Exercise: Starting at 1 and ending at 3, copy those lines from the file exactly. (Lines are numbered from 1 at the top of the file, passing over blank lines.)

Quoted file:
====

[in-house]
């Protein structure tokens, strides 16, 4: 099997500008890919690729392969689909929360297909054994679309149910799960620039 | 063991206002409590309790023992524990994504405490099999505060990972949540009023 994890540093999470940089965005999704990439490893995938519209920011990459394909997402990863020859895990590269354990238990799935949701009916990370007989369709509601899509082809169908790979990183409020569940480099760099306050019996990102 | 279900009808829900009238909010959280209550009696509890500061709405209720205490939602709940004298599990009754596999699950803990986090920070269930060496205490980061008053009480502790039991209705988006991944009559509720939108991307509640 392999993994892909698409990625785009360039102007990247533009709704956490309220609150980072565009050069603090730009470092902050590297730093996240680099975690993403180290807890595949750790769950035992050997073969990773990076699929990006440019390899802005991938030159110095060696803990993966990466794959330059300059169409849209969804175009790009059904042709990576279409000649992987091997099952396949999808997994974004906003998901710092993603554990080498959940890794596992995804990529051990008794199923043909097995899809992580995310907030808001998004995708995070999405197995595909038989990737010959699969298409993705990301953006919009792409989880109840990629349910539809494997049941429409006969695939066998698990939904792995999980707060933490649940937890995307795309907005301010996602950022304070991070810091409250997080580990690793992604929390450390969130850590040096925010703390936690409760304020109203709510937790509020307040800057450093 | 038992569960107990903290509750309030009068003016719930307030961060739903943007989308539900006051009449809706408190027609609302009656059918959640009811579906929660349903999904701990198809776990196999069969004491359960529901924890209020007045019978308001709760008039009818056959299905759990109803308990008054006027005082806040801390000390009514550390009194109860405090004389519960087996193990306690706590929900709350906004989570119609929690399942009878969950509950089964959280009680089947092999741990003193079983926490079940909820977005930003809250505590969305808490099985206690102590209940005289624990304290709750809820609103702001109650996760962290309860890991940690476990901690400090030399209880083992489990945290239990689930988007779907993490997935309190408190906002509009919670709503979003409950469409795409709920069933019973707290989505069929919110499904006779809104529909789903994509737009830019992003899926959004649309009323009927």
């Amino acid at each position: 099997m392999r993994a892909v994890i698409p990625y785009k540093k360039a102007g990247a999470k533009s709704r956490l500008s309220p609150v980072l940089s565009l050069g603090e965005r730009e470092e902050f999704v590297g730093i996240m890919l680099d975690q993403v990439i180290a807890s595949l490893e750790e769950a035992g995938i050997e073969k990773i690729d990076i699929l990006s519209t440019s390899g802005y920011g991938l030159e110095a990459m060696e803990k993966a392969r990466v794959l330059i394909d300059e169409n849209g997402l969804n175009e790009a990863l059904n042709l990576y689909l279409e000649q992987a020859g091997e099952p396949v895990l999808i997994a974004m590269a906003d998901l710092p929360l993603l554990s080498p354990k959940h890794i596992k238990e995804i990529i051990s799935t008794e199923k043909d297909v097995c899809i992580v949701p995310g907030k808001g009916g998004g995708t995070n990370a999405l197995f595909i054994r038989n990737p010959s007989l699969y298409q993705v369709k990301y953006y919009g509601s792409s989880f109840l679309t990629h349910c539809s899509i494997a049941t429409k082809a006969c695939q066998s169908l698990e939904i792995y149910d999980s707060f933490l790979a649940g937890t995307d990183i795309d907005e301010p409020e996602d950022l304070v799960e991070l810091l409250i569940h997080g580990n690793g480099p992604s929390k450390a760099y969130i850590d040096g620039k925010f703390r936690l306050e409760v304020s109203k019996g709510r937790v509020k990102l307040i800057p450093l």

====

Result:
[in-house]
């Protein structure tokens, strides 16, 4: 099997500008890919690729392969689909929360297909054994679309149910799960620039 | 063991206002409590309790023992524990994504405490099999505060990972949540009023 994890540093999470940089965005999704990439490893995938519209920011990459394909997402990863020859895990590269354990238990799935949701009916990370007989369709509601899509082809169908790979990183409020569940480099760099306050019996990102 | 279900009808829900009238909010959280209550009696509890500061709405209720205490939602709940004298599990009754596999699950803990986090920070269930060496205490980061008053009480502790039991209705988006991944009559509720939108991307509640 392999993994892909698409990625785009360039102007990247533009709704956490309220609150980072565009050069603090730009470092902050590297730093996240680099975690993403180290807890595949750790769950035992050997073969990773990076699929990006440019390899802005991938030159110095060696803990993966990466794959330059300059169409849209969804175009790009059904042709990576279409000649992987091997099952396949999808997994974004906003998901710092993603554990080498959940890794596992995804990529051990008794199923043909097995899809992580995310907030808001998004995708995070999405197995595909038989990737010959699969298409993705990301953006919009792409989880109840990629349910539809494997049941429409006969695939066998698990939904792995999980707060933490649940937890995307795309907005301010996602950022304070991070810091409250997080580990690793992604929390450390969130850590040096925010703390936690409760304020109203709510937790509020307040800057450093 | 038992569960107990903290509750309030009068003016719930307030961060739903943007989308539900006051009449809706408190027609609302009656059918959640009811579906929660349903999904701990198809776990196999069969004491359960529901924890209020007045019978308001709760008039009818056959299905759990109803308990008054006027005082806040801390000390009514550390009194109860405090004389519960087996193990306690706590929900709350906004989570119609929690399942009878969950509950089964959280009680089947092999741990003193079983926490079940909820977005930003809250505590969305808490099985206690102590209940005289624990304290709750809820609103702001109650996760962290309860890991940690476990901690400090030399209880083992489990945290239990689930988007779907993490997935309190408190906002509009919670709503979003409950469409795409709920069933019973707290989505069929919110499904006779809104529909789903994509737009830019992003899926959004649309009323009927």
């Amino acid at each position: 099997m392999r993994a892909v994890i698409p990625y785009k540093k360039a102007g990247a999470k533009s709704r956490l500008s309220p609150v980072l940089s565009l050069g603090e965005r730009e470092e902050f999704v590297g730093i996240m890919l680099d975690q993403v990439i180290a807890s595949l490893e750790e769950a035992g995938i050997e073969k990773i690729d990076i699929l990006s519209t440019s390899g802005y920011g991938l030159e110095a990459m060696e803990k993966a392969r990466v794959l330059i394909d300059e169409n849209g997402l969804n175009e790009a990863l059904n042709l990576y689909l279409e000649q992987a020859g091997e099952p396949v895990l999808i997994a974004m590269a906003d998901l710092p929360l993603l554990s080498p354990k959940h890794i596992k238990e995804i990529i051990s799935t008794e199923k043909d297909v097995c899809i992580v949701p995310g907030k808001g009916g998004g995708t995070n990370a999405l197995f595909i054994r038989n990737p010959s007989l699969y298409q993705v369709k990301y953006y919009g509601s792409s989880f109840l679309t990629h349910c539809s899509i494997a049941t429409k082809a006969c695939q066998s169908l698990e939904i792995y149910d999980s707060f933490l790979a649940g937890t995307d990183i795309d907005e301010p409020e996602d950022l304070v799960e991070l810091l409250i569940h997080g580990n690793g480099p992604s929390k450390a760099y969130i850590d040096g620039k925010f703390r936690l306050e409760v304020s109203k019996g709510r937790v509020k990102l307040i800057p450093l």